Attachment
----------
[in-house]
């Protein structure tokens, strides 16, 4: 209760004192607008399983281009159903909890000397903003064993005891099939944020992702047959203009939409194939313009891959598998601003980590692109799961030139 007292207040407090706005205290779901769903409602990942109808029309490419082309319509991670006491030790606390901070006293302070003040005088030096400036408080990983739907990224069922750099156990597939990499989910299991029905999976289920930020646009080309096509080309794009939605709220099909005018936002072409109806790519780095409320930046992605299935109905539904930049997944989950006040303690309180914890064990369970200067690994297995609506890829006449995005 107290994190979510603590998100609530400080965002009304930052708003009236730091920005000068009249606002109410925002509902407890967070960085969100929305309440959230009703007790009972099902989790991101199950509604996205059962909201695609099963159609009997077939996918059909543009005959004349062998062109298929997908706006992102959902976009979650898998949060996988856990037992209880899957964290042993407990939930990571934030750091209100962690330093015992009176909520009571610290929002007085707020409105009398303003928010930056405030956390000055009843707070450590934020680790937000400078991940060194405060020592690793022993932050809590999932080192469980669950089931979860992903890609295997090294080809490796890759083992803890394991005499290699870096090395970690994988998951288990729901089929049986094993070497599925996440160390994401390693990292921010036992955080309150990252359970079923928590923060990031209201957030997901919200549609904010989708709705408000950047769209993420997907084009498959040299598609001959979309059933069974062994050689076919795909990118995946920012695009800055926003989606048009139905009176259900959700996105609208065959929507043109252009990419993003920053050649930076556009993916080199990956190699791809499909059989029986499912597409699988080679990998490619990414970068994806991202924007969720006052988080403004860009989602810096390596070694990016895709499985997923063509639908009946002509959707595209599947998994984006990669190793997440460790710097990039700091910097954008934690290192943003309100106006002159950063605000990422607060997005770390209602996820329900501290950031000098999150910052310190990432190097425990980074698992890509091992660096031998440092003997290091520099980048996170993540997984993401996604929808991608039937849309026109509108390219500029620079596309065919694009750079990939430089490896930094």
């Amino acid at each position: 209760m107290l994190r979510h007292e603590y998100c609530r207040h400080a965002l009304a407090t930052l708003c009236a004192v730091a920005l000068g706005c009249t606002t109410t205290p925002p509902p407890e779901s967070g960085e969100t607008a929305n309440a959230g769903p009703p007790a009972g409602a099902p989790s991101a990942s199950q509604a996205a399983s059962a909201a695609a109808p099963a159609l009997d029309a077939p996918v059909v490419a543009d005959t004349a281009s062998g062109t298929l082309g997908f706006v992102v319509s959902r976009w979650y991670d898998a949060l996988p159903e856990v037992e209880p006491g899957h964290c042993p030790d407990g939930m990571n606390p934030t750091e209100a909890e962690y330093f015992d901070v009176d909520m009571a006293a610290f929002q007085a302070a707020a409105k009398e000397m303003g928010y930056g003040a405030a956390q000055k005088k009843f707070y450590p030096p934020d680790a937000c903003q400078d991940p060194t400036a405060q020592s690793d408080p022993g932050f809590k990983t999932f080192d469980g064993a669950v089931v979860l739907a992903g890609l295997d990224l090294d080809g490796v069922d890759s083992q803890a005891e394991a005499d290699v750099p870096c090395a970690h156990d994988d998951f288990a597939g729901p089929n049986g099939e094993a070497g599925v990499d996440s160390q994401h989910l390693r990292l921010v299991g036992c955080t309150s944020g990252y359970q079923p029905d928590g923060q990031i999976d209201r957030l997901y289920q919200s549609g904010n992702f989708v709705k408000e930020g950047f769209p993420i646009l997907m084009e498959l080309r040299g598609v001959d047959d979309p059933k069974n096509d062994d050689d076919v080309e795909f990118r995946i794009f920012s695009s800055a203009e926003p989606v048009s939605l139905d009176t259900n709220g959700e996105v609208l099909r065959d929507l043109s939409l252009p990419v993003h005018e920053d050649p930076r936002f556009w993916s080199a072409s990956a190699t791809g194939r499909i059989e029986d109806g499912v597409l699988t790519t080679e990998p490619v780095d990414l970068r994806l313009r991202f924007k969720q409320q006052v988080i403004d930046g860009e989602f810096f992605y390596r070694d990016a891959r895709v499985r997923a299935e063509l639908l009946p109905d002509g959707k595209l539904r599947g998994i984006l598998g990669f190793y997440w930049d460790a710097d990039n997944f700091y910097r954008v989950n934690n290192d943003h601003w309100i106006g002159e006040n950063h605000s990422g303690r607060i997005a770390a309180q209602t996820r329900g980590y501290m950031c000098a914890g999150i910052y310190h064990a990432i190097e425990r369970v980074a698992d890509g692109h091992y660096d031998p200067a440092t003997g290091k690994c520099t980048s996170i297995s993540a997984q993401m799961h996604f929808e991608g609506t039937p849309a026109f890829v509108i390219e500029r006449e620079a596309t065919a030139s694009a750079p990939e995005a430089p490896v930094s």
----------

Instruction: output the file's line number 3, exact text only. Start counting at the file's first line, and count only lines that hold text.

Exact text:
């Amino acid at each position: 209760m107290l994190r979510h007292e603590y998100c609530r207040h400080a965002l009304a407090t930052l708003c009236a004192v730091a920005l000068g706005c009249t606002t109410t205290p925002p509902p407890e779901s967070g960085e969100t607008a929305n309440a959230g769903p009703p007790a009972g409602a099902p989790s991101a990942s199950q509604a996205a399983s059962a909201a695609a109808p099963a159609l009997d029309a077939p996918v059909v490419a543009d005959t004349a281009s062998g062109t298929l082309g997908f706006v992102v319509s959902r976009w979650y991670d898998a949060l996988p159903e856990v037992e209880p006491g899957h964290c042993p030790d407990g939930m990571n606390p934030t750091e209100a909890e962690y330093f015992d901070v009176d909520m009571a006293a610290f929002q007085a302070a707020a409105k009398e000397m303003g928010y930056g003040a405030a956390q000055k005088k009843f707070y450590p030096p934020d680790a937000c903003q400078d991940p060194t400036a405060q020592s690793d408080p022993g932050f809590k990983t999932f080192d469980g064993a669950v089931v979860l739907a992903g890609l295997d990224l090294d080809g490796v069922d890759s083992q803890a005891e394991a005499d290699v750099p870096c090395a970690h156990d994988d998951f288990a597939g729901p089929n049986g099939e094993a070497g599925v990499d996440s160390q994401h989910l390693r990292l921010v299991g036992c955080t309150s944020g990252y359970q079923p029905d928590g923060q990031i999976d209201r957030l997901y289920q919200s549609g904010n992702f989708v709705k408000e930020g950047f769209p993420i646009l997907m084009e498959l080309r040299g598609v001959d047959d979309p059933k069974n096509d062994d050689d076919v080309e795909f990118r995946i794009f920012s695009s800055a203009e926003p989606v048009s939605l139905d009176t259900n709220g959700e996105v609208l099909r065959d929507l043109s939409l252009p990419v993003h005018e920053d050649p930076r936002f556009w993916s080199a072409s990956a190699t791809g194939r499909i059989e029986d109806g499912v597409l699988t790519t080679e990998p490619v780095d990414l970068r994806l313009r991202f924007k969720q409320q006052v988080i403004d930046g860009e989602f810096f992605y390596r070694d990016a891959r895709v499985r997923a299935e063509l639908l009946p109905d002509g959707k595209l539904r599947g998994i984006l598998g990669f190793y997440w930049d460790a710097d990039n997944f700091y910097r954008v989950n934690n290192d943003h601003w309100i106006g002159e006040n950063h605000s990422g303690r607060i997005a770390a309180q209602t996820r329900g980590y501290m950031c000098a914890g999150i910052y310190h064990a990432i190097e425990r369970v980074a698992d890509g692109h091992y660096d031998p200067a440092t003997g290091k690994c520099t980048s996170i297995s993540a997984q993401m799961h996604f929808e991608g609506t039937p849309a026109f890829v509108i390219e500029r006449e620079a596309t065919a030139s694009a750079p990939e995005a430089p490896v930094s």